The God of Flaming Haycarts

A friend of mine drew this for me in high school:

The Power!
The Power!

 

The other two are pretty self-explanatory, but the “flaming haycarts”?

In high school, I ran an AD&D game for three lovely ladies interested in RPGs that was an absolute ton of fun. I was still high on the enthusiasm of my first year of GMing, and they found AD&D totally different than anything else they’d ever done. We had a blast for a few months, but after incessant cajoling another (male) friend of mine wore me down and I let him join the group.

At the very first session, I was worried I had made a mistake. We were an established group, with our own dynamic and way of doing things, and my friend as the new player just trampled everyone else. He was pushy, talked over ideas he didn’t like, and even more annoyingly seemed to think that since the other players were “just girls” it was his job to teach them how AD&D was played.

I eventually took him aside and tried to subtly suggest he tone things down a little bit, give the other players some room at the table, remember that the group is a group and not a one-man show.

Didn’t work.

After a few more minutes I repeated the conversation, a little more sternly, and told him he was wrecking the fun for everyone else. “Oh, sorry, sorry,” he said. “I got it. No problem.”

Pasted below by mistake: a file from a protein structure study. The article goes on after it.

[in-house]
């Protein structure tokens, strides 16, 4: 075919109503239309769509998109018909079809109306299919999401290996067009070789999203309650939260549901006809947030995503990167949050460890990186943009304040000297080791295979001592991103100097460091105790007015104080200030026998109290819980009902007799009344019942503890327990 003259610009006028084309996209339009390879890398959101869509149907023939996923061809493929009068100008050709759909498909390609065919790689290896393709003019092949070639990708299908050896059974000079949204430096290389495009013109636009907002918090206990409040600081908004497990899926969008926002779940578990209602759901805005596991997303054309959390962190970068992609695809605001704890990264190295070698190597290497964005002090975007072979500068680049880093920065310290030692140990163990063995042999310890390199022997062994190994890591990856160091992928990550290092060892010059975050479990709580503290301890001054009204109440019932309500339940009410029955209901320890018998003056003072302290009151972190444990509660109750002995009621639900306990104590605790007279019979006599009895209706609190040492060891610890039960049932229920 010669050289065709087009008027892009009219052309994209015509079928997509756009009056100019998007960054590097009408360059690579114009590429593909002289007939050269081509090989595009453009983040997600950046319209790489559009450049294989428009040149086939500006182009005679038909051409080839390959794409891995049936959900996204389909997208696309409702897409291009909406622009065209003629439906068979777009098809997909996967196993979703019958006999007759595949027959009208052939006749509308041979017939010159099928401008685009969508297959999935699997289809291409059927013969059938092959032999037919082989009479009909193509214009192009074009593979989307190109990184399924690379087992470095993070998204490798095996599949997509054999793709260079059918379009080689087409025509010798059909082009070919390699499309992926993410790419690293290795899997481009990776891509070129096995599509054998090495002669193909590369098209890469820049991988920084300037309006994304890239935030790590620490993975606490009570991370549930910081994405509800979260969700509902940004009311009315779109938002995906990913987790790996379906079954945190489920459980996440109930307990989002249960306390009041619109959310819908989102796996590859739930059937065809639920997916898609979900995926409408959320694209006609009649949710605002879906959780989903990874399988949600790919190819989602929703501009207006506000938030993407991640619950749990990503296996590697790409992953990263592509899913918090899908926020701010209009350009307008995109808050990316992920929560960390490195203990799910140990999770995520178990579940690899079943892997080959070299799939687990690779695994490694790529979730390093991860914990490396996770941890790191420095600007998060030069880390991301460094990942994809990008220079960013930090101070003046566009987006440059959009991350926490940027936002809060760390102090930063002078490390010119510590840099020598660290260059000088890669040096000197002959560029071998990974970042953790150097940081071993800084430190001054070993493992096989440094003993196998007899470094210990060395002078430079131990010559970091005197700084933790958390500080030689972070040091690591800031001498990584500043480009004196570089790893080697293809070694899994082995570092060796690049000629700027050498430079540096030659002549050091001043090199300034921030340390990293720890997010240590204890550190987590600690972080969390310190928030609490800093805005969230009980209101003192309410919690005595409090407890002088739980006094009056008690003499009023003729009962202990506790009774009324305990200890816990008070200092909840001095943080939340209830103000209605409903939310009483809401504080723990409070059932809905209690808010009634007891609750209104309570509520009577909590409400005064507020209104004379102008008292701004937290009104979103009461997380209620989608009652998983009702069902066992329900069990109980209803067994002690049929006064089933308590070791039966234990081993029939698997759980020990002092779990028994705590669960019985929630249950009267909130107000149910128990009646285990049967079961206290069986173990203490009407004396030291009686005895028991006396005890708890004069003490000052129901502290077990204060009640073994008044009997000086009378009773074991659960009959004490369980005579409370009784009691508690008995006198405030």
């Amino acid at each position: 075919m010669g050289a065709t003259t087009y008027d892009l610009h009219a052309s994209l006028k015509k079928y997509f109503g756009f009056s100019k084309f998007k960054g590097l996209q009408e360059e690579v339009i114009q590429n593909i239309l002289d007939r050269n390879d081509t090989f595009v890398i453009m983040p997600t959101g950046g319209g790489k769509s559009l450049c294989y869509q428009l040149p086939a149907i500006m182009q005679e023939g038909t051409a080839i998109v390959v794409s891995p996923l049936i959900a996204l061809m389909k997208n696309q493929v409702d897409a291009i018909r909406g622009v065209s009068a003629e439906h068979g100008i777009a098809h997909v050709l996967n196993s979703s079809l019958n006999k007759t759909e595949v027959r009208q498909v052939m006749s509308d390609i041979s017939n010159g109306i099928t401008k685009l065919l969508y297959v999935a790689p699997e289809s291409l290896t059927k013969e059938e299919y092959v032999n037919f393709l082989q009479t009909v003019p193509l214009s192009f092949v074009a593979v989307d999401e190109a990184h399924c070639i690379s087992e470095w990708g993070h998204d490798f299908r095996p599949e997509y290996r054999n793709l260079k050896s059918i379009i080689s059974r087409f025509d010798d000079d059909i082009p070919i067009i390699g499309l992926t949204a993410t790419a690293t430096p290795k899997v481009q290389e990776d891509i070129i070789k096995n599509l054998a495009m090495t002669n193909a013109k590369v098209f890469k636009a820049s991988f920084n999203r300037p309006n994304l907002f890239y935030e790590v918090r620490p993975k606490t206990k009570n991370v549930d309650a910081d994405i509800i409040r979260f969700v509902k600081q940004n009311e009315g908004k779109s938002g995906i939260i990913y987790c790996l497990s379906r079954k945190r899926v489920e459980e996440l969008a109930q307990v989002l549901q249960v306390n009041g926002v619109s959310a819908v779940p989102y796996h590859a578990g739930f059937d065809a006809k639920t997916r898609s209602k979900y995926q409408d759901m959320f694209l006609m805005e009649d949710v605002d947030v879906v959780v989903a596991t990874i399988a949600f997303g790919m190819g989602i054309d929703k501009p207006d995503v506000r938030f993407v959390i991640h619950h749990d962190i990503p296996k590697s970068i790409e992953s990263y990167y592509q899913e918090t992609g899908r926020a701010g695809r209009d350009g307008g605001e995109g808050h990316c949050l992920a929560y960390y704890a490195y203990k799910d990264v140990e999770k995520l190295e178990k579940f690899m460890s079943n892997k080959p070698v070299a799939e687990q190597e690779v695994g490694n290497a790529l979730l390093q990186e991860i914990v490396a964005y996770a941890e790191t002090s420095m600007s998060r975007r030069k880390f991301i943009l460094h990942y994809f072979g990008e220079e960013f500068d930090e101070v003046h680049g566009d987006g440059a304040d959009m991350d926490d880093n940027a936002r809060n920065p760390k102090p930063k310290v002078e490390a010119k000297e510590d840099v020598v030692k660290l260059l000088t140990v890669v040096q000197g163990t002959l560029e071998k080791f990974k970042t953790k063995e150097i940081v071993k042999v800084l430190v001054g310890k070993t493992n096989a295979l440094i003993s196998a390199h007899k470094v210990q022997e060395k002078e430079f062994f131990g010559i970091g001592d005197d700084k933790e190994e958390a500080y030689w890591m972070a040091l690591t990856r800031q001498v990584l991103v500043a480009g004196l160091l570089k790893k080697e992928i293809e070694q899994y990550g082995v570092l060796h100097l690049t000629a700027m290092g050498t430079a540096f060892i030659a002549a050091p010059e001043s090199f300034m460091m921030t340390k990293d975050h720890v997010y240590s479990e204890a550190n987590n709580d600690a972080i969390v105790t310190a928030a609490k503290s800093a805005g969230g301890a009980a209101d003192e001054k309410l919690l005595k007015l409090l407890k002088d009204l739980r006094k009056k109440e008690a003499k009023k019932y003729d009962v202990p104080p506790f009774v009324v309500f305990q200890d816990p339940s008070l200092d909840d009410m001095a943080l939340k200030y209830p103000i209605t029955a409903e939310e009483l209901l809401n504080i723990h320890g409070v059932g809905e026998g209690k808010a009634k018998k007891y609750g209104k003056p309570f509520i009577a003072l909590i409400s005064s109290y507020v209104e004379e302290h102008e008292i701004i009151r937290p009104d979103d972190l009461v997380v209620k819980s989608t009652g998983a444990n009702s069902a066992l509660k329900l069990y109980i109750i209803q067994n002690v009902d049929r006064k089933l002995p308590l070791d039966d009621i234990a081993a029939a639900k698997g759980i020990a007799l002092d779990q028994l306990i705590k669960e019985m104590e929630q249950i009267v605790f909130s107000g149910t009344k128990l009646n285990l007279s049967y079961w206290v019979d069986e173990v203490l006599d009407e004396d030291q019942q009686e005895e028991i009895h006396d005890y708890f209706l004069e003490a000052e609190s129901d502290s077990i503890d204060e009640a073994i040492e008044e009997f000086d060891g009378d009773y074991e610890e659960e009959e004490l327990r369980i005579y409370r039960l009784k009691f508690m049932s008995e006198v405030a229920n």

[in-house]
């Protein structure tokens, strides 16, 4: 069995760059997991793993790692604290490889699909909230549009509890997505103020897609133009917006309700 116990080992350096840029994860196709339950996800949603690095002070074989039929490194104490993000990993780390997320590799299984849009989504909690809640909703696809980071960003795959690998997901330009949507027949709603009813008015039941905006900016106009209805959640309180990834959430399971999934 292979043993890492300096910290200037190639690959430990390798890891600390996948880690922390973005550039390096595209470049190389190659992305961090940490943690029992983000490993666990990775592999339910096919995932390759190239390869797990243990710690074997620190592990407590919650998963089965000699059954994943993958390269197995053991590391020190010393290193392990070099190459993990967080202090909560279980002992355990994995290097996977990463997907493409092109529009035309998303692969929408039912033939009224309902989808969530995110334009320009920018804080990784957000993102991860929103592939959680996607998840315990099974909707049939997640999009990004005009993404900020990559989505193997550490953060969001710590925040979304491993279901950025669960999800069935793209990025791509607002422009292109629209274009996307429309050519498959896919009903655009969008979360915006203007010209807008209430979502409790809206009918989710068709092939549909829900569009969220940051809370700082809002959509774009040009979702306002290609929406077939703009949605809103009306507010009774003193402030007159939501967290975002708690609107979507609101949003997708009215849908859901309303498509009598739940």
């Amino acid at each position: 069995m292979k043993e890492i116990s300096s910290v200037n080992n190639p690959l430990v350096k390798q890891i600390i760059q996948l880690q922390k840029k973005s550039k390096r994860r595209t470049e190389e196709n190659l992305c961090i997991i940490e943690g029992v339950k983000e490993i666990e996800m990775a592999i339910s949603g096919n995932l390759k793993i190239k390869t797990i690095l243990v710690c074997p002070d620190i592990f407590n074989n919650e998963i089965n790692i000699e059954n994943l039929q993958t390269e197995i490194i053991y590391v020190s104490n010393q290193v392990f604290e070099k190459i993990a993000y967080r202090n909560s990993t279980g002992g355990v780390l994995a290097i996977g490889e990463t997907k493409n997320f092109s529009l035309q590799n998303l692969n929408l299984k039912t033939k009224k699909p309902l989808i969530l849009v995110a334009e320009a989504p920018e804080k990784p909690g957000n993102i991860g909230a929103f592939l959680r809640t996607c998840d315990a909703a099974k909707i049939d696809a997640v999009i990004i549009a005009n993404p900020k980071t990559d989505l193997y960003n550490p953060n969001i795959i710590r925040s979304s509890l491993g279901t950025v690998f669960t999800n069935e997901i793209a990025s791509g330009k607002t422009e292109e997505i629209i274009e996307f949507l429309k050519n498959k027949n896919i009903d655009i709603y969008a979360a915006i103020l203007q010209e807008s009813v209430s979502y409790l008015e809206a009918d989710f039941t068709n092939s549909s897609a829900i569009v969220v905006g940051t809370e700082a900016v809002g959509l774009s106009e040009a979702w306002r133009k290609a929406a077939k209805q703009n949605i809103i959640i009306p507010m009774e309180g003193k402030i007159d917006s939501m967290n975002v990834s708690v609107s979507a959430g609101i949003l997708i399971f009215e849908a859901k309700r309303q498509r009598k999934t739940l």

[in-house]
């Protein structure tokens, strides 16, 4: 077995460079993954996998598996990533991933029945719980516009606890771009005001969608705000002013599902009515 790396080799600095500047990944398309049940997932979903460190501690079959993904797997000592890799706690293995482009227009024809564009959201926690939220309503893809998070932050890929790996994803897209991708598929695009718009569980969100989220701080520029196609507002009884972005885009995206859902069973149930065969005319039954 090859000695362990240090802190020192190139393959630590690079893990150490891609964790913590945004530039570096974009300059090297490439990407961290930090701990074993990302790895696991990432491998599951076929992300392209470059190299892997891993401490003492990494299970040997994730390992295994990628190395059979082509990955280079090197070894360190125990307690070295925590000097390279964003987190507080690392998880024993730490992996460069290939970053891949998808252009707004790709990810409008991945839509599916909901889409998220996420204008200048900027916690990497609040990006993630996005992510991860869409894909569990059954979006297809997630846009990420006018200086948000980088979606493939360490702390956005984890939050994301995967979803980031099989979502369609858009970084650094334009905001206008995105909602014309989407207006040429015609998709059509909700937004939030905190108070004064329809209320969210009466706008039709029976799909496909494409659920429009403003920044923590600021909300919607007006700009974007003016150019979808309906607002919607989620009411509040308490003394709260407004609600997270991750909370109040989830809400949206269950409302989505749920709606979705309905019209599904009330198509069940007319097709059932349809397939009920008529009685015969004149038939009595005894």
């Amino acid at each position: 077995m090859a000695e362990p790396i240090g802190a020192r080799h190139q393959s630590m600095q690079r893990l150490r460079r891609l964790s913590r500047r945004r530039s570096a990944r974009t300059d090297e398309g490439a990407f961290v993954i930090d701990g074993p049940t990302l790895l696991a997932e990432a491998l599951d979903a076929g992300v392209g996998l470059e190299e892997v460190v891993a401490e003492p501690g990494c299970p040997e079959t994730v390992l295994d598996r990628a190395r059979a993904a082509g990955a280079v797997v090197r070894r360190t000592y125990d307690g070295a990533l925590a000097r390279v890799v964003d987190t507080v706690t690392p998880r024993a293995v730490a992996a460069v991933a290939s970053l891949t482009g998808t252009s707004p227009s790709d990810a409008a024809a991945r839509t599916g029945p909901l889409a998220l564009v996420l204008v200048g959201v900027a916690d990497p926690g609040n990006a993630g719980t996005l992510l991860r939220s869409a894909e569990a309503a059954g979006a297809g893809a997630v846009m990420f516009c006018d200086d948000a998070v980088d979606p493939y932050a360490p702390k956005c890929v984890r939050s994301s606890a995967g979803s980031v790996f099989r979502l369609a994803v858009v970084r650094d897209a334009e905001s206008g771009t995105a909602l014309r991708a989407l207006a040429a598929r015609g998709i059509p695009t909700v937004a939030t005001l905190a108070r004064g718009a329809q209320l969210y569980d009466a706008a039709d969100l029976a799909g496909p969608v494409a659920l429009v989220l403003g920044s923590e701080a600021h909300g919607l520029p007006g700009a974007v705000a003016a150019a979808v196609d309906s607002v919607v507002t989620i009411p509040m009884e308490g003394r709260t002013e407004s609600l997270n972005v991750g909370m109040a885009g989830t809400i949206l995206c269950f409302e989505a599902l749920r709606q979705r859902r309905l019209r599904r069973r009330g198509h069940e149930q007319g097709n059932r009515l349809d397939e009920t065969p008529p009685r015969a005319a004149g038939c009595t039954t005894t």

By this time the party in-game was well into the dungeon they were exploring, far beneath the earth and many hours from civilization. The new guy still, still, just wasn’t getting it, and continuing his macho struggle for control of the group.

“You hear a deep rumbling sound from the corridor before you,” I said. “Roll a saving throw.”

He failed.

“A flaming haycart rolls down the corridor and slams into you,” I continued as I rolled some dice and handed him a butt-load of damage.

He looked at me wide-eyed, mouth agape, but this was the ’80s — GM’s word was law. We shared a silent look about the ludicrousness of my impromptu “punishment” as the girls giggled to themselves. He marked the damage on his sheet, we continued on with the game — and never had a problem again.

That’s how I became the Keeper of the Flaming Haycarts.

 

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